LAKE CHARLES, LA (KPLC) - Health officials say Community-Acquired MRSA infections have been on a dramatic rise in the United States - and they're posing a major public health threat to younger populations.
Recent studies and news have shined a spotlight on the drug-resistant bacteria called MRSA. It was once mostly found in hospitals where patients' immune systems are down, but has recently popped up among healthy people in the community. Lake Charles Memorial Hospital Infection Preventionist Belinda Fitzgerald says, "We've seen a 14 percent increase in MRSA in the community as well as nationally - that's why we're doing the MRSA initiatives and really trying to get it under control."
Fitzgerald says the majority of Community-Acquired MRSA cases are skin infections. "You may just think that you have a bug bite, but in a couple of days you look like you have a huge boil or a pimple," says Fitgerald.
MRSA infections have increased exponentially in settings where people share closer quarters and more skin-to-skin contact. "Athletic teams, in schools, basically in the community," says Fitzgerald, "it just needs a way to get in."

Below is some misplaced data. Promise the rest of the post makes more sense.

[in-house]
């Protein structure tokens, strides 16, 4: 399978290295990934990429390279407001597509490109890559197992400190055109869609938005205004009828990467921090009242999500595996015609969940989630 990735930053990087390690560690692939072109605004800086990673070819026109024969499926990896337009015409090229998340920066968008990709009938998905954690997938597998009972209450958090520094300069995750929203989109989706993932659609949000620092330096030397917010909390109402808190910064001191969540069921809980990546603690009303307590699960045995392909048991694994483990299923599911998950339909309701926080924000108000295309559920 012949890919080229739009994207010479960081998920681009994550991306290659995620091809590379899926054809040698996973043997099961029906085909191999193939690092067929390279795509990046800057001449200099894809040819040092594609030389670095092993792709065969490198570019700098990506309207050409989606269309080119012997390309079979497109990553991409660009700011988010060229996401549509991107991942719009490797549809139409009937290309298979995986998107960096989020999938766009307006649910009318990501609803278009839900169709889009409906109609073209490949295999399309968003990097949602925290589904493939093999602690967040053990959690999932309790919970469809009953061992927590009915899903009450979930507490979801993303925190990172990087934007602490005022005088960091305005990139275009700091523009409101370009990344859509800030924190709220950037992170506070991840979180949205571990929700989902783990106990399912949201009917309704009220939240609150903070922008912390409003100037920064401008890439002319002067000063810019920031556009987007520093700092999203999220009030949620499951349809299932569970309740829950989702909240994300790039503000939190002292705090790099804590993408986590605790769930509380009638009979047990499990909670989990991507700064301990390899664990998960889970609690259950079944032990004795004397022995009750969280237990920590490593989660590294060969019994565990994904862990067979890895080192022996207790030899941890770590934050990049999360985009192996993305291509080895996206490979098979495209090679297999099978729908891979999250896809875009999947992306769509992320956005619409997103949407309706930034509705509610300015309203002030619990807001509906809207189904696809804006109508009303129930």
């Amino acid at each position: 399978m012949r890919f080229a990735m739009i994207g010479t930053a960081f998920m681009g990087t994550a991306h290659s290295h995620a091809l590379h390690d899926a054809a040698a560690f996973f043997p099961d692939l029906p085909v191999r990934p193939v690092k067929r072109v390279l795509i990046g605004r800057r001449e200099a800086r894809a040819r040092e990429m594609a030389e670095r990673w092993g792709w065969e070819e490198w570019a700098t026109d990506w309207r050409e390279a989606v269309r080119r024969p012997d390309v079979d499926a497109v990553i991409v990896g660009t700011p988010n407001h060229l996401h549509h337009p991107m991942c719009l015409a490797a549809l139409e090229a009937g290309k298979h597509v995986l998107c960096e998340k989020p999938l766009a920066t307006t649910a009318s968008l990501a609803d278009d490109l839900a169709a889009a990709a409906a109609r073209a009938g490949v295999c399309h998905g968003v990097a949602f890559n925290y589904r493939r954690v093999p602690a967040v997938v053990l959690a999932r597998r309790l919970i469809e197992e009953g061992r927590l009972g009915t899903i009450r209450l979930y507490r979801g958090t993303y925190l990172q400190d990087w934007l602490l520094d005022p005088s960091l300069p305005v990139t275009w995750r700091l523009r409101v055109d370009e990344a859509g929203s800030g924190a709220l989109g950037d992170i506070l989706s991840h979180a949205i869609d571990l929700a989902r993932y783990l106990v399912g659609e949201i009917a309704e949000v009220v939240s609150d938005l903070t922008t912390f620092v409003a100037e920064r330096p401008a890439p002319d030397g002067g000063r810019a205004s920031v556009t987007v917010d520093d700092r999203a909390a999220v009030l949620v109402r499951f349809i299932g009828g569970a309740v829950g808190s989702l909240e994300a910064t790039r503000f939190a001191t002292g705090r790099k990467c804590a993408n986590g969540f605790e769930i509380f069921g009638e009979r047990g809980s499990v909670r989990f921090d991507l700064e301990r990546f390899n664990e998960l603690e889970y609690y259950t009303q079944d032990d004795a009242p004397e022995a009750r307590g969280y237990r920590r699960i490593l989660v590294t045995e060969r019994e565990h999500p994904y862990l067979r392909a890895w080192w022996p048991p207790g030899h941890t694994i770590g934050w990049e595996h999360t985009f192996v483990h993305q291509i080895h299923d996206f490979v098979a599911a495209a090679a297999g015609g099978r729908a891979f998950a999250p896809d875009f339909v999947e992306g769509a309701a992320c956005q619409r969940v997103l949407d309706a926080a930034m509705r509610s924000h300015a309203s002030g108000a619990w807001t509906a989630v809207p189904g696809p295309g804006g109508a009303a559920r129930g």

Emergency physician, Dr. Jon Gray says the main reason we're dealing with MRSA is because over the years antibiotics were over-prescribed and the staph bug learned how to become resistant to the antibiotics that kill it. "If physicians over-prescribe antibiotics for non-bacterial infections over a period of years and decades," says Dr. Gray, "bacteria or viruses do develop resistances."
MRSA can be treated most of the time by draining the wound and taking a full dosage of antibiotics. As long as the wound is properly covered, the patient can go to school or work. It's the drainage or pus that's infectious.
Both Fitzgerald and Dr. Gray say that early treatment is key in making sure the staph does not enter the blood stream, which could have deadly consequences.